1. Crude prevalences and prevalences adjusted for age and sex together with the 95% confidence intervals (CI) are displayed. A prevalence of 8% in the clinical population indicates a prevalence of >1 million in the general population of Germany, for instance [4]. Thus, such routine statistics prove the persistence of problems.

  2. MDBGN, methyldibromo glutaronitrile; MCI/MI, methylchloroisothiazolinone/methylisothiazolinone; HICC, hydroxyisohexyl 3-cyclohexene carboxaldehyde; IPPD, N-Isopropyl-N′-phenyl-p-phenylenediamine.

Nickel sulphate13.312.7––15.8
Fragrance mix I8.47.9––7.9
Myroxylon pereirae (Balsam of Peru)7.26.7––6.4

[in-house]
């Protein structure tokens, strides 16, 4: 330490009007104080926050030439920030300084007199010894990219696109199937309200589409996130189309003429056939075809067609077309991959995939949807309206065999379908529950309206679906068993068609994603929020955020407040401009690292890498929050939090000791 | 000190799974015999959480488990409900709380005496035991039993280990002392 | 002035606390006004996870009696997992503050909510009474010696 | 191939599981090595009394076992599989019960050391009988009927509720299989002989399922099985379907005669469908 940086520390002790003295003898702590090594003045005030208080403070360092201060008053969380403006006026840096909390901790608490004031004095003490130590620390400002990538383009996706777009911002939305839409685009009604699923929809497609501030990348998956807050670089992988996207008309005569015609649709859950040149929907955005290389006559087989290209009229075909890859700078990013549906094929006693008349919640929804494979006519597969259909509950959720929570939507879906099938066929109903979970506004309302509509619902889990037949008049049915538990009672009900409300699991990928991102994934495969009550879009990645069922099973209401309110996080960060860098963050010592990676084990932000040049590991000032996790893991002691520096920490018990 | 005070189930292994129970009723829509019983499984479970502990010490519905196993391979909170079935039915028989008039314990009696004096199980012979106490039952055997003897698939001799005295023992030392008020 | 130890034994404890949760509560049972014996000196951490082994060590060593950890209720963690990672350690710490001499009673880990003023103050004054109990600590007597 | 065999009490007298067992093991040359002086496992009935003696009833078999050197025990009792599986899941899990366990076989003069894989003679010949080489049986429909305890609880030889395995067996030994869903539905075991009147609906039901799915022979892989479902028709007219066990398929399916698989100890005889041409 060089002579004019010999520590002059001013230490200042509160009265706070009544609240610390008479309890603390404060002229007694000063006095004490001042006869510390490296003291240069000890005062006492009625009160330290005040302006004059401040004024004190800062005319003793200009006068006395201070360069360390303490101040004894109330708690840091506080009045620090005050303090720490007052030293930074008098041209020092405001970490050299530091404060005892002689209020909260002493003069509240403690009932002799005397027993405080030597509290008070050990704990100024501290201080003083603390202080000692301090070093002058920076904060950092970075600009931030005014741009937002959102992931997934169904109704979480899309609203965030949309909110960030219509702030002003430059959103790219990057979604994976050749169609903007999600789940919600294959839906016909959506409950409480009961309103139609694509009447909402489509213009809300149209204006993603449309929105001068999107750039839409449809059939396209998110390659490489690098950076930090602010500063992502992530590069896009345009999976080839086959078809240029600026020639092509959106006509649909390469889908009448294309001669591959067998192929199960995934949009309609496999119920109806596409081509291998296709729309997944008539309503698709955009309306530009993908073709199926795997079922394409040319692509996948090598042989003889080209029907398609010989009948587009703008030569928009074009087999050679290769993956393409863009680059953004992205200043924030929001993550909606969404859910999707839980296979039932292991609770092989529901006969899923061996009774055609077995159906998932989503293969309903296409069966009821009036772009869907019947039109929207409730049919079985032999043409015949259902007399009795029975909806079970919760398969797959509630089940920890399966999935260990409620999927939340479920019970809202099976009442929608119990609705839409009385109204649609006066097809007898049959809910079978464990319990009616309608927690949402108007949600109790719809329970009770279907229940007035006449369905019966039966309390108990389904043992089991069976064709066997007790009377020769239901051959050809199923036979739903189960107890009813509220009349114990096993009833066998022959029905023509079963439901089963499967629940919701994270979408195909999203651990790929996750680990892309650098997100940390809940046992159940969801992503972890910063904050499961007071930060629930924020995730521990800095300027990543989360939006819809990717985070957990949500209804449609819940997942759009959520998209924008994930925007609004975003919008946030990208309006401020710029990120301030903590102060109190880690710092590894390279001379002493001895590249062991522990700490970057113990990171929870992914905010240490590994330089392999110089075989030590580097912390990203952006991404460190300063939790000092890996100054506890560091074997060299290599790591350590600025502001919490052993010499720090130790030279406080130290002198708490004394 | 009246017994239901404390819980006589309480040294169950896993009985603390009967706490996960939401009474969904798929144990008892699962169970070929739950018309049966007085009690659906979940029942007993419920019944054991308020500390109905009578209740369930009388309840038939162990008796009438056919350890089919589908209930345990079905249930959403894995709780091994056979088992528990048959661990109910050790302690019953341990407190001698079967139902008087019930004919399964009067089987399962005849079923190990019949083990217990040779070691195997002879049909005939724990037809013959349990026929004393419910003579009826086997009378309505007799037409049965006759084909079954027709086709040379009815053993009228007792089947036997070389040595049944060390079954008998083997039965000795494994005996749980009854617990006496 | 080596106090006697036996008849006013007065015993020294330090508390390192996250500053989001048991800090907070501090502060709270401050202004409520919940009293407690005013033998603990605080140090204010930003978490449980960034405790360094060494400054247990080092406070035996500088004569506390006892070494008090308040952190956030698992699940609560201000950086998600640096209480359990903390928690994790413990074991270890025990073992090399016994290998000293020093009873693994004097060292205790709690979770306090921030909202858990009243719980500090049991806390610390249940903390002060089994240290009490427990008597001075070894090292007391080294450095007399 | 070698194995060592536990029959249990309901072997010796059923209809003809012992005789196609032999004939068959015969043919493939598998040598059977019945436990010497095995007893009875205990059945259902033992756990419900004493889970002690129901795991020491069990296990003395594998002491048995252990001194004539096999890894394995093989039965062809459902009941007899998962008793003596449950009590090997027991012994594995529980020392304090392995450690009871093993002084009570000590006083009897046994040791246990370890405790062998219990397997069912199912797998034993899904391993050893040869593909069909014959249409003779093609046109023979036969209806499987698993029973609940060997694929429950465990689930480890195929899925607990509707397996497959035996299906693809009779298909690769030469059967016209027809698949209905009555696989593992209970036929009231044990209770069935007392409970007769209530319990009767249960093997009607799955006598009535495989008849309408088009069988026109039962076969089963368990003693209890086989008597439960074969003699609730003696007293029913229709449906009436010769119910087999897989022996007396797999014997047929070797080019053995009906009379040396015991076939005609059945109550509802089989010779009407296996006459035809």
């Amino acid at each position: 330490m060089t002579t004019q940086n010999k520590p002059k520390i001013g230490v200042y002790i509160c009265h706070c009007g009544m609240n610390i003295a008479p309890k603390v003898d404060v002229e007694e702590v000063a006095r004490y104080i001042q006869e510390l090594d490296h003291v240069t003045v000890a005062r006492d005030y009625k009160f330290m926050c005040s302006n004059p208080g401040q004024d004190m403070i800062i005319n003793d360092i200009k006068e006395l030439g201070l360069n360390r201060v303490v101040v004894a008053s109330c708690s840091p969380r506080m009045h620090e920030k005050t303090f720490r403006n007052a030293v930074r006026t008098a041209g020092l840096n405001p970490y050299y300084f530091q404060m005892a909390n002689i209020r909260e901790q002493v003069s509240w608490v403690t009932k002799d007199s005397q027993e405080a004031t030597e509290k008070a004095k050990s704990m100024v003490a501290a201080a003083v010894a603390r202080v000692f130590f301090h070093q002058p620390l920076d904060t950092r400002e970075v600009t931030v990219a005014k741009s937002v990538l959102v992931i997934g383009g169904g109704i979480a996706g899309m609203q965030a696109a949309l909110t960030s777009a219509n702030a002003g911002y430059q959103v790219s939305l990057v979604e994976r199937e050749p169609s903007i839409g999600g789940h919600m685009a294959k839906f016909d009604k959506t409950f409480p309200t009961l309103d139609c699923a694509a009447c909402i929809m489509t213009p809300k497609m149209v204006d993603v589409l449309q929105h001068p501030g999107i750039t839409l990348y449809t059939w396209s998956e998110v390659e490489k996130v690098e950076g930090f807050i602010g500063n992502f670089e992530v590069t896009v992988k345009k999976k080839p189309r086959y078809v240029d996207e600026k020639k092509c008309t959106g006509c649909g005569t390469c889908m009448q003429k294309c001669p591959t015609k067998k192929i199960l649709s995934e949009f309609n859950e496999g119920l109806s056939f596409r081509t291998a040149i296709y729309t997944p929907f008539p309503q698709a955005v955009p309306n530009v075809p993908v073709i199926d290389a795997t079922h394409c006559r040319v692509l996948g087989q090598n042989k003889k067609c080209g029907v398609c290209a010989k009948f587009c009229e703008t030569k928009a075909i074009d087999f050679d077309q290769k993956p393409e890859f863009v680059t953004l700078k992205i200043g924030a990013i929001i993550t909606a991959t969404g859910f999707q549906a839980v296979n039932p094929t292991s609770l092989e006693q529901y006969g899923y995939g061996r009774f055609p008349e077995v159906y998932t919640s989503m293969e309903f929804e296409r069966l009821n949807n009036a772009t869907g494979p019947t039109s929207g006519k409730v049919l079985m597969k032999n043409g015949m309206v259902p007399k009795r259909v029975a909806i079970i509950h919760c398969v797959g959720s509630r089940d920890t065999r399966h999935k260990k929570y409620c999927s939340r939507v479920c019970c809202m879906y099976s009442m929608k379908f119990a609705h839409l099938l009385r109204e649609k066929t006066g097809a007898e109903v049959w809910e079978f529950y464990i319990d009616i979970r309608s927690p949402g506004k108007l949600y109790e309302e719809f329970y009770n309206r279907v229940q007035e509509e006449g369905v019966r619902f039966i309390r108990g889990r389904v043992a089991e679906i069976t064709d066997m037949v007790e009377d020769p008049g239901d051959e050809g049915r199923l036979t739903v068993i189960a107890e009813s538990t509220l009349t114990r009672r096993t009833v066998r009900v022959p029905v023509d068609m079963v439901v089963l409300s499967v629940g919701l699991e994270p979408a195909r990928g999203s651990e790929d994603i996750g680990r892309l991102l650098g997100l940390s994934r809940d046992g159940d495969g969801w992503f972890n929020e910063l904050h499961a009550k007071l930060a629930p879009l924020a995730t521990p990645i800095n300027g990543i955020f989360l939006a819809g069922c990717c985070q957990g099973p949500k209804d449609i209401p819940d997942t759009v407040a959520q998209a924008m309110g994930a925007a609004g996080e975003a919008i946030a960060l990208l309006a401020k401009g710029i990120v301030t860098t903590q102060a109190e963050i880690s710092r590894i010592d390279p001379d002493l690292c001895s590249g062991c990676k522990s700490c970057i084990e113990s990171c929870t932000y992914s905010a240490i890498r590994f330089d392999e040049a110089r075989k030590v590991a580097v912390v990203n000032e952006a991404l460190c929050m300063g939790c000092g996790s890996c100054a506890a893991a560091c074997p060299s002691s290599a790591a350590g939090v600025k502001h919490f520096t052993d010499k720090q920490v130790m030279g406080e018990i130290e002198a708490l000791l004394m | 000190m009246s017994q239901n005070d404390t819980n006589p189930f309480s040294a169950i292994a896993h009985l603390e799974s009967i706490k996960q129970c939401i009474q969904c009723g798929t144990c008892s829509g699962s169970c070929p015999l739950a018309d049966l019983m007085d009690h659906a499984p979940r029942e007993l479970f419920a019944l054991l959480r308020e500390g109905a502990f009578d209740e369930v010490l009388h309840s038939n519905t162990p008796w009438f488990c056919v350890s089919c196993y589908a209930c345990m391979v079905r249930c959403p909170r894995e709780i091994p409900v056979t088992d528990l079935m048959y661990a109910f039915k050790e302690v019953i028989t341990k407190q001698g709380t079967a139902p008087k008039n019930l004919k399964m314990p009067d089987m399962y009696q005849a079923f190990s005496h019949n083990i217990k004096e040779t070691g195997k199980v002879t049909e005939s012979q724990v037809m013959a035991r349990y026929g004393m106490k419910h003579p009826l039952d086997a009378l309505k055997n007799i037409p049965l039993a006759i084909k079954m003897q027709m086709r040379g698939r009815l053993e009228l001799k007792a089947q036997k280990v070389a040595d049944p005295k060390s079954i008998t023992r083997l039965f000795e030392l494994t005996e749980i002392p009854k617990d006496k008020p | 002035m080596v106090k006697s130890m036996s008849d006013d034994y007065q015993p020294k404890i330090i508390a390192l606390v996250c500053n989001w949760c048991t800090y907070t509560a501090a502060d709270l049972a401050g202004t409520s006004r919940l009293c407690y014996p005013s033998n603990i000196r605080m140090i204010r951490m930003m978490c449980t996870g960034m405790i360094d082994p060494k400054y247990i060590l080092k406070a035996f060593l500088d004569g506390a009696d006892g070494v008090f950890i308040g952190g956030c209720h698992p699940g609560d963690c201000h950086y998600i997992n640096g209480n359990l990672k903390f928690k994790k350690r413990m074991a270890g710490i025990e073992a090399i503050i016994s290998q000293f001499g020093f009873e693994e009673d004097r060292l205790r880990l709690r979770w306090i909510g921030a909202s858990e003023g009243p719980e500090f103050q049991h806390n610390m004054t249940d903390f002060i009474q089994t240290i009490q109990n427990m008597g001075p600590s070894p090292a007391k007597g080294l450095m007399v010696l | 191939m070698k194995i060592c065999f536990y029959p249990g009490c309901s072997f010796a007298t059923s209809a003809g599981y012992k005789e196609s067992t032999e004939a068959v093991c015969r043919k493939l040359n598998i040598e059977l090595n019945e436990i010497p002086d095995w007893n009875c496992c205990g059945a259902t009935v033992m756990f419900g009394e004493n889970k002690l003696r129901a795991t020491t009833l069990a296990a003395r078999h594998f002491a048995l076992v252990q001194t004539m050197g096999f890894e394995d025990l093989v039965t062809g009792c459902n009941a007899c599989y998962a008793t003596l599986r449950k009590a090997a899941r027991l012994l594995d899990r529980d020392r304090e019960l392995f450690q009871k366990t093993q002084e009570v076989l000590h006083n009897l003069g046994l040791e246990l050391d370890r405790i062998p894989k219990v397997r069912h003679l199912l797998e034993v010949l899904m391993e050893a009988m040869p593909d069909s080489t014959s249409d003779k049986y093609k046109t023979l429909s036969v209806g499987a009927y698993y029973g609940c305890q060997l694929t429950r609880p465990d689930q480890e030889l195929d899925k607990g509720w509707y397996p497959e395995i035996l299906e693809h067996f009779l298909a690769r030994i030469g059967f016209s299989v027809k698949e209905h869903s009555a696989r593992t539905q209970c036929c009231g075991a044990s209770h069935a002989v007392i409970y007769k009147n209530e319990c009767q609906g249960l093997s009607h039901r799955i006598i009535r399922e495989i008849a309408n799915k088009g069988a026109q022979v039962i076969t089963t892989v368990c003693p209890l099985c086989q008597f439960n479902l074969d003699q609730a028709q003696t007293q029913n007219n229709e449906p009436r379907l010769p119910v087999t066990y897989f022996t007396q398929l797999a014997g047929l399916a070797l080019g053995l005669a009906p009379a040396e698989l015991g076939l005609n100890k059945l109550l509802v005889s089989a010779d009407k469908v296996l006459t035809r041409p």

Fragrance mix II5.55.1––5.4
Cobalt chloride3.93.6––5.0
MCI/MI (e.g. Kathon CG®)3.22.9––3.3
Oil of turpentine3.22.8––3.2
Potassium dichromate2.62.3––2.9
Lanolin alcohols2.62.3––2.8
Thiuram mix2.22.0––2.5
HICC (e.g. Lyral®)2.11.8––2.2
Epoxy resin1.51.3––1.6
Compositae Mix1.41.2––1.4
Cetostearyl alcohol0.90.8––0.9

Evaluation of patch test reactions

The basic descriptive measure in the analysis of patch testing is the proportion (%) of allergic reactions out of all patients tested. The proportions are usually accompanied by the 95% confidence interval [14] to indicate precision. Reaction type (allergic vs irritant/doubtful) and strength (+, ++, +++) are evaluated. This allows further characterization of the reaction pattern of a given allergen by standardized methods, namely the reaction index (RI) and the positivity ratio (PR). These parameters are evaluated routinely and are now used by other groups [20].